Steps to follow to start a vacation rental business

Physically prepare your vacation home

Before getting started with anything else, you need to prepare your home so it’s ready to welcome guests. That means reforming, furnishing and redecorating so it not only looks good but also has all the amenities guests require.

If you organize yourself and plan ahead, this doesn’t have to be a costly investment. Prioritize your budget and buy items that will last.

To give your home a personal touch without spending too much, you can also decorate on a shoestring with some simple DIY ideas.

Establish your rates

When starting out, you shouldn’t price too low or too high as both practices can cost you money in the long term. The best thing to do is study your immediate competition – you’ll soon discover how much guests are willing to pay for a vacation rental in your area with similar amenities to your own property.

Bear in mind any large expenses you’ve incurred in order to make your rental a profitable business. It’s also recommended to vary your pricing strategy depending on the time of year (most destinations have high and low seasons). You can even use dynamic pricing and revenue management tools which will automatically vary your rates depending on competition, occupancy etc.

If or when you achieve around a 75% occupancy rate, this will be a strong signal that your prices are right. If you struggle to achieve this, you may want to think about lowering your rates.

Prepare a vacation rental agreement and house rules for your home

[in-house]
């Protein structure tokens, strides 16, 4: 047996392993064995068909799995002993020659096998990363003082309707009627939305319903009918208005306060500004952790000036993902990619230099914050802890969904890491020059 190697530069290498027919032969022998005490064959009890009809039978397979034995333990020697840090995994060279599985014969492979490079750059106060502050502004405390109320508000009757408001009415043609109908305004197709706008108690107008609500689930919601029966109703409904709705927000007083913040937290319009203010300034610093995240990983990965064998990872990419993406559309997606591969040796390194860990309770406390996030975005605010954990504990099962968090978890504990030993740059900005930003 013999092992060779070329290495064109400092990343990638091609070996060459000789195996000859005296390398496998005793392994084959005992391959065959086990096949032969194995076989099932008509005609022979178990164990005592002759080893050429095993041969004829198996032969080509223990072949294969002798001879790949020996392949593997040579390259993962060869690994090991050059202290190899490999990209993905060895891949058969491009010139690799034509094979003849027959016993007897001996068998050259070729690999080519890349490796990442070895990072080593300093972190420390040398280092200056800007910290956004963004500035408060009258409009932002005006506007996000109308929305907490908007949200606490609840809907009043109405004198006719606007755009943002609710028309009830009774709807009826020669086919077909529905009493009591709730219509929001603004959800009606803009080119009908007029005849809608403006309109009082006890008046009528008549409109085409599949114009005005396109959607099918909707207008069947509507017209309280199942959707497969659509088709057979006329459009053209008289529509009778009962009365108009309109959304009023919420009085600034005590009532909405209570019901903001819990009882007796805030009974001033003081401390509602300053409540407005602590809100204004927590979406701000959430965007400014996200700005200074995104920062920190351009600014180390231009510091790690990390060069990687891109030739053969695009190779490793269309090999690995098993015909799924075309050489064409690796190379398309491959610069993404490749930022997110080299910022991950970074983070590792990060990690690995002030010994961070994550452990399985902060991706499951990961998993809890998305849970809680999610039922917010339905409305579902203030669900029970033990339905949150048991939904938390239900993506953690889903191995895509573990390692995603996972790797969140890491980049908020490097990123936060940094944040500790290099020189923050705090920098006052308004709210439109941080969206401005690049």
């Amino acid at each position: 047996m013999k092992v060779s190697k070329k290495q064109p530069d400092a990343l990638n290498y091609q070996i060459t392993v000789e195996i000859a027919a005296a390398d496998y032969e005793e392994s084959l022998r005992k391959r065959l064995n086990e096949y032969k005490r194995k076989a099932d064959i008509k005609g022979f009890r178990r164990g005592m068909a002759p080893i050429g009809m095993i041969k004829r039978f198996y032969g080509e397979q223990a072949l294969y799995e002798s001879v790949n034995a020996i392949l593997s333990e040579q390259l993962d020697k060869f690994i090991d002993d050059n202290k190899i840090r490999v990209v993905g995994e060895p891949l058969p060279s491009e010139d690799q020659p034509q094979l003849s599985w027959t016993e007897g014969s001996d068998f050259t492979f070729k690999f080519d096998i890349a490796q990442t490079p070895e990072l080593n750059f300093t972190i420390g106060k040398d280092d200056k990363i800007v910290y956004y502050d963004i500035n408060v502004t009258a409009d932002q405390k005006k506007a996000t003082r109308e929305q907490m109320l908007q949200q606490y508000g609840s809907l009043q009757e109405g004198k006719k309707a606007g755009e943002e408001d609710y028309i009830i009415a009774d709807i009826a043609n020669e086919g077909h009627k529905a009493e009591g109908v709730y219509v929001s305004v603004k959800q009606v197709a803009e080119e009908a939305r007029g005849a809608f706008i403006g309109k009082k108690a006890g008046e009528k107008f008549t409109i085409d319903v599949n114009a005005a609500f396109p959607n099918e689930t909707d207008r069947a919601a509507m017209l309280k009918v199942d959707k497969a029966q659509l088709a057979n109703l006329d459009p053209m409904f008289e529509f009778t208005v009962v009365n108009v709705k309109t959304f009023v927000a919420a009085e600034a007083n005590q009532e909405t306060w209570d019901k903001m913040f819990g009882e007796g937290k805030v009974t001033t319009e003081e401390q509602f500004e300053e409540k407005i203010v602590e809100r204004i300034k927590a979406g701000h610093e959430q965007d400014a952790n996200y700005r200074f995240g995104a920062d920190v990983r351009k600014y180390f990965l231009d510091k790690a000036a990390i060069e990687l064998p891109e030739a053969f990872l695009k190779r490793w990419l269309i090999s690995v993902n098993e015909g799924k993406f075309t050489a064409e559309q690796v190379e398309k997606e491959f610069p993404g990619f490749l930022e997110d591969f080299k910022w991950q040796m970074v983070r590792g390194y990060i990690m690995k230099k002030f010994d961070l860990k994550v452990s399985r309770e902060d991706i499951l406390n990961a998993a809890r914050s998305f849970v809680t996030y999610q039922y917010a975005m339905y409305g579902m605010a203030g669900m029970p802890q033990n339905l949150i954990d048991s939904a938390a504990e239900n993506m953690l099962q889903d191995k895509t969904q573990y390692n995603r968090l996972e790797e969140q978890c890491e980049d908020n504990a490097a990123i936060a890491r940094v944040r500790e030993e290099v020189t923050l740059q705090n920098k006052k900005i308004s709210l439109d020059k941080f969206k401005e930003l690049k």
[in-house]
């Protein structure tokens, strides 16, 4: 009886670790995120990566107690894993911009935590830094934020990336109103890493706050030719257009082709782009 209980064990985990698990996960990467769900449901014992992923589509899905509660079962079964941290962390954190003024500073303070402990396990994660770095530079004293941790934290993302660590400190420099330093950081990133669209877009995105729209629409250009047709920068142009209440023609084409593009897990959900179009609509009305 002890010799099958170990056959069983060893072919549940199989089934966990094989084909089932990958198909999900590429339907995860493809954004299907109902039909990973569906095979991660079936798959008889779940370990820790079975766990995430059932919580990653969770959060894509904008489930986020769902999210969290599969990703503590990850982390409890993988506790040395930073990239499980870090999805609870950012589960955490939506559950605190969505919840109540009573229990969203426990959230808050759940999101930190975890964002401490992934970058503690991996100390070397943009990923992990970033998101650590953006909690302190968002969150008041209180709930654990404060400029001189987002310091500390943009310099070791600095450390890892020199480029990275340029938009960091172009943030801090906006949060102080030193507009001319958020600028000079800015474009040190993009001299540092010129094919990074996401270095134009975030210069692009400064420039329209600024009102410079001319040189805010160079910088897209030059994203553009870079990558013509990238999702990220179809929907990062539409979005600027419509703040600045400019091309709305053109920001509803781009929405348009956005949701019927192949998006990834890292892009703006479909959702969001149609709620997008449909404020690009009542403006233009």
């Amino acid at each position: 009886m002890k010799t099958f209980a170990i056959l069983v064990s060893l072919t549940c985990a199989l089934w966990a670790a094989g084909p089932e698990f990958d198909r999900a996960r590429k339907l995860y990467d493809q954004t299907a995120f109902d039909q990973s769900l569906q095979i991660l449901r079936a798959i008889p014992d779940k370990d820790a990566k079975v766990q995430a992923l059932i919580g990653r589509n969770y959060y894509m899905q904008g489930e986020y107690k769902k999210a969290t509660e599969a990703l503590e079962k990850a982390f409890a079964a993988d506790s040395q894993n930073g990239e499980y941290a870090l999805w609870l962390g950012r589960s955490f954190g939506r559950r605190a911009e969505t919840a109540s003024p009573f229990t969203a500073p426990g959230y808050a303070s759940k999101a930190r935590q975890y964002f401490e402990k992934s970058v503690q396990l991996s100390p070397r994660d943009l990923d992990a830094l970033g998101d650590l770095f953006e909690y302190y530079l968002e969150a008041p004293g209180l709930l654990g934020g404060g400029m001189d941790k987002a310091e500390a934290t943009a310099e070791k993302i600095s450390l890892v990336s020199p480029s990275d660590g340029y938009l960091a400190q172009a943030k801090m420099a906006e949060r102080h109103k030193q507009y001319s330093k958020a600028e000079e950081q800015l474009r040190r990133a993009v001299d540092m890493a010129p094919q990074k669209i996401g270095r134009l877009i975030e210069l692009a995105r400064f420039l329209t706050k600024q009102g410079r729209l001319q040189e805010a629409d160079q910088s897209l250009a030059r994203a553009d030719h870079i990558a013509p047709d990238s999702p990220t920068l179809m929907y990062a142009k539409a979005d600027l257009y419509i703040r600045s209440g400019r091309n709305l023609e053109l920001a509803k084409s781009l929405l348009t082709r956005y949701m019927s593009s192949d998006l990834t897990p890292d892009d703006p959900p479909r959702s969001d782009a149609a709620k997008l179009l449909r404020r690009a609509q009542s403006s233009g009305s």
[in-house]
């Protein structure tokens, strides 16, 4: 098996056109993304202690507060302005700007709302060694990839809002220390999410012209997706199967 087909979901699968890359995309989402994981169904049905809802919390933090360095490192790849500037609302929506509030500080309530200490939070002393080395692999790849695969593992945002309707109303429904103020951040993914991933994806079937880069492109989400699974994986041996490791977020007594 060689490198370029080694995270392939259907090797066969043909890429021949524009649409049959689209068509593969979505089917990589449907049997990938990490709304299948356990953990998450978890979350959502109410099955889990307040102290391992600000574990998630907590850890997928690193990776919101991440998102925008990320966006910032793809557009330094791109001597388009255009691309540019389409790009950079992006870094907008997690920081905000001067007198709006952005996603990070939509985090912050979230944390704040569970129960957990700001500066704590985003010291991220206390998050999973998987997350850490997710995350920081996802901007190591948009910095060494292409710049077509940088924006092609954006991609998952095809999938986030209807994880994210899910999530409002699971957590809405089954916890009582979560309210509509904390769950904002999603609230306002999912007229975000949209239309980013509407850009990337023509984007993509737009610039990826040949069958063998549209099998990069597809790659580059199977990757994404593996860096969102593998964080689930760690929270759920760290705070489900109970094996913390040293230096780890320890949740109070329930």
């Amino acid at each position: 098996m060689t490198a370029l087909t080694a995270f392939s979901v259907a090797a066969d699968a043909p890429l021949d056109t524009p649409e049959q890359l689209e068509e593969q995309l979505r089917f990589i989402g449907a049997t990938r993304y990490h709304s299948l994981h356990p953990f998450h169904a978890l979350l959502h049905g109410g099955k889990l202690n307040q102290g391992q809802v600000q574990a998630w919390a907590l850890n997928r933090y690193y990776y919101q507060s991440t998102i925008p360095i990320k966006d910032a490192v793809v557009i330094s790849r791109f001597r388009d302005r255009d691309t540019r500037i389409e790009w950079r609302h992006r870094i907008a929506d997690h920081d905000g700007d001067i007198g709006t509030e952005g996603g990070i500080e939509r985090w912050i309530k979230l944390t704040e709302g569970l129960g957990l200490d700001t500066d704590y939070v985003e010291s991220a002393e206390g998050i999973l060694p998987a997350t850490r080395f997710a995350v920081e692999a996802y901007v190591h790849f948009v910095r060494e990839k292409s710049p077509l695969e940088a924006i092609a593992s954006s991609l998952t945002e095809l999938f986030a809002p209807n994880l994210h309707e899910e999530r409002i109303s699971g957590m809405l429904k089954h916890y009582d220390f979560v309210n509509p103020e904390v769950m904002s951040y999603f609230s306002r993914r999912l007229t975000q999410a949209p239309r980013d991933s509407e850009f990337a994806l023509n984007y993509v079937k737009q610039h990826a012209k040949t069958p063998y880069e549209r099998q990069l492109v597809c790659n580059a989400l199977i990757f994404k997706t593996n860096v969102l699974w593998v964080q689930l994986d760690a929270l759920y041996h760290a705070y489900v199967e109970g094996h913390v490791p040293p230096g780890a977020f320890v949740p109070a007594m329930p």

Having a rental contract from the outset is not only good for you and your guests, but it can also save many headaches down the line. Be sure to include any conditions of the stay and use of your property, along with topics such as cancellation policies or detailed contact information for both parties. 

Not sure how to write a vacation rental agreement?


You should also think about preparing a set of house rules to help your guests understand how to use your property correctly. Be sure to include details of how to recycle, any noise restrictions, parking, etc. You could also add instructions on how to use any electrical appliances or other household items to make for a more comfortable stay.

Create and publish your listings

Now is the time to craft your property description to show off the best of what your home has to offer. Try not to be just “one more listing” and steer clear from clichés like “spectacular views” or “pretty”. 

Focus on what your property has that your competitors don’t (especially when it comes to the specifics) and narrate your property through storytelling to paint a vivid picture for your guests. Complement your listings with high-quality photos that show your offerings from many different angles. 

Once you have prepared all of the above, it’s time to decide which platforms to list on – including your own website.

Declare your taxes

An important step that many new owners may overlook during the first months of business is taxes. Not only should you declare your taxes correctly, but you can also claim back for any business expenses incurred – such as repairs, insurance, even accounting and marketing fees may be deductible.

Now you know the steps to follow, if you’re seriously thinking about turning your property into a vacation rental for tourists, you’ve got no excuse! Put these tips into action and you’ll soon see great results from your new business.


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How to Turn Your Home Into a Vacation Rental for Tourists